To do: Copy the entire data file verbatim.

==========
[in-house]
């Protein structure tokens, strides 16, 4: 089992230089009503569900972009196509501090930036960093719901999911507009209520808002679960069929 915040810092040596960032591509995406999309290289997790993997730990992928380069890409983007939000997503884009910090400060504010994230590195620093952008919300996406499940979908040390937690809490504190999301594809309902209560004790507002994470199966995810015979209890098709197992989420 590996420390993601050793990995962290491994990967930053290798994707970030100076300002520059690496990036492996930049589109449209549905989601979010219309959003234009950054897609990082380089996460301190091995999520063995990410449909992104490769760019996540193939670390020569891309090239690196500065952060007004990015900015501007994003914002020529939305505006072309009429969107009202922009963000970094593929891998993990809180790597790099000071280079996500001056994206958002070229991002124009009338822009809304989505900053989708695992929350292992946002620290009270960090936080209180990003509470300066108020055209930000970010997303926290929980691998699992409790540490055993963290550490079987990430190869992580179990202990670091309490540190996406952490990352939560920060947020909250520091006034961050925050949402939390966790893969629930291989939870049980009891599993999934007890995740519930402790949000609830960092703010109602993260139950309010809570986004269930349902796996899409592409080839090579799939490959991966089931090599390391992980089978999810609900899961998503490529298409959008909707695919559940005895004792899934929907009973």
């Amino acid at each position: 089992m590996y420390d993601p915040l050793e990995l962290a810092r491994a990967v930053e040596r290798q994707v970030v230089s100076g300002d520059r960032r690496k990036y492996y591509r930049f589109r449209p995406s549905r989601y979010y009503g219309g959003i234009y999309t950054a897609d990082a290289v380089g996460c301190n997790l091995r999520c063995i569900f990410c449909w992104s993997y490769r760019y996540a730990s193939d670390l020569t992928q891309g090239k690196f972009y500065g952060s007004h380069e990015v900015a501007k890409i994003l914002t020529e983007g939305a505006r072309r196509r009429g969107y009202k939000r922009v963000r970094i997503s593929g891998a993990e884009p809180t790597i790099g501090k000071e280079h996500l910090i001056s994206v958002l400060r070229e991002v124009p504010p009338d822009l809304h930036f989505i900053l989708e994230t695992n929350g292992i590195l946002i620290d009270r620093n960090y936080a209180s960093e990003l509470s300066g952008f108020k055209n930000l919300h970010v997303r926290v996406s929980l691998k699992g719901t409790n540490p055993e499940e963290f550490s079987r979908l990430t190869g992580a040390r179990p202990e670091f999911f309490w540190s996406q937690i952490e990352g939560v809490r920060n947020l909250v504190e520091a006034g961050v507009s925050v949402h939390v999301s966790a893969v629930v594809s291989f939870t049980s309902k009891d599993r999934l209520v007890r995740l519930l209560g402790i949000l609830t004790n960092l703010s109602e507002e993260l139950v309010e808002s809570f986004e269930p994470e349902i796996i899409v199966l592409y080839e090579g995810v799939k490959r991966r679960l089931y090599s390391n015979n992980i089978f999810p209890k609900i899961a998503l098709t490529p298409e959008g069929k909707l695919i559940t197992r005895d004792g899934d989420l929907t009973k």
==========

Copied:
[in-house]
């Protein structure tokens, strides 16, 4: 089992230089009503569900972009196509501090930036960093719901999911507009209520808002679960069929 915040810092040596960032591509995406999309290289997790993997730990992928380069890409983007939000997503884009910090400060504010994230590195620093952008919300996406499940979908040390937690809490504190999301594809309902209560004790507002994470199966995810015979209890098709197992989420 590996420390993601050793990995962290491994990967930053290798994707970030100076300002520059690496990036492996930049589109449209549905989601979010219309959003234009950054897609990082380089996460301190091995999520063995990410449909992104490769760019996540193939670390020569891309090239690196500065952060007004990015900015501007994003914002020529939305505006072309009429969107009202922009963000970094593929891998993990809180790597790099000071280079996500001056994206958002070229991002124009009338822009809304989505900053989708695992929350292992946002620290009270960090936080209180990003509470300066108020055209930000970010997303926290929980691998699992409790540490055993963290550490079987990430190869992580179990202990670091309490540190996406952490990352939560920060947020909250520091006034961050925050949402939390966790893969629930291989939870049980009891599993999934007890995740519930402790949000609830960092703010109602993260139950309010809570986004269930349902796996899409592409080839090579799939490959991966089931090599390391992980089978999810609900899961998503490529298409959008909707695919559940005895004792899934929907009973």
């Amino acid at each position: 089992m590996y420390d993601p915040l050793e990995l962290a810092r491994a990967v930053e040596r290798q994707v970030v230089s100076g300002d520059r960032r690496k990036y492996y591509r930049f589109r449209p995406s549905r989601y979010y009503g219309g959003i234009y999309t950054a897609d990082a290289v380089g996460c301190n997790l091995r999520c063995i569900f990410c449909w992104s993997y490769r760019y996540a730990s193939d670390l020569t992928q891309g090239k690196f972009y500065g952060s007004h380069e990015v900015a501007k890409i994003l914002t020529e983007g939305a505006r072309r196509r009429g969107y009202k939000r922009v963000r970094i997503s593929g891998a993990e884009p809180t790597i790099g501090k000071e280079h996500l910090i001056s994206v958002l400060r070229e991002v124009p504010p009338d822009l809304h930036f989505i900053l989708e994230t695992n929350g292992i590195l946002i620290d009270r620093n960090y936080a209180s960093e990003l509470s300066g952008f108020k055209n930000l919300h970010v997303r926290v996406s929980l691998k699992g719901t409790n540490p055993e499940e963290f550490s079987r979908l990430t190869g992580a040390r179990p202990e670091f999911f309490w540190s996406q937690i952490e990352g939560v809490r920060n947020l909250v504190e520091a006034g961050v507009s925050v949402h939390v999301s966790a893969v629930v594809s291989f939870t049980s309902k009891d599993r999934l209520v007890r995740l519930l209560g402790i949000l609830t004790n960092l703010s109602e507002e993260l139950v309010e808002s809570f986004e269930p994470e349902i796996i899409v199966l592409y080839e090579g995810v799939k490959r991966r679960l089931y090599s390391n015979n992980i089978f999810p209890k609900i899961a998503l098709t490529p298409e959008g069929k909707l695919i559940t197992r005895d004792g899934d989420l929907t009973k």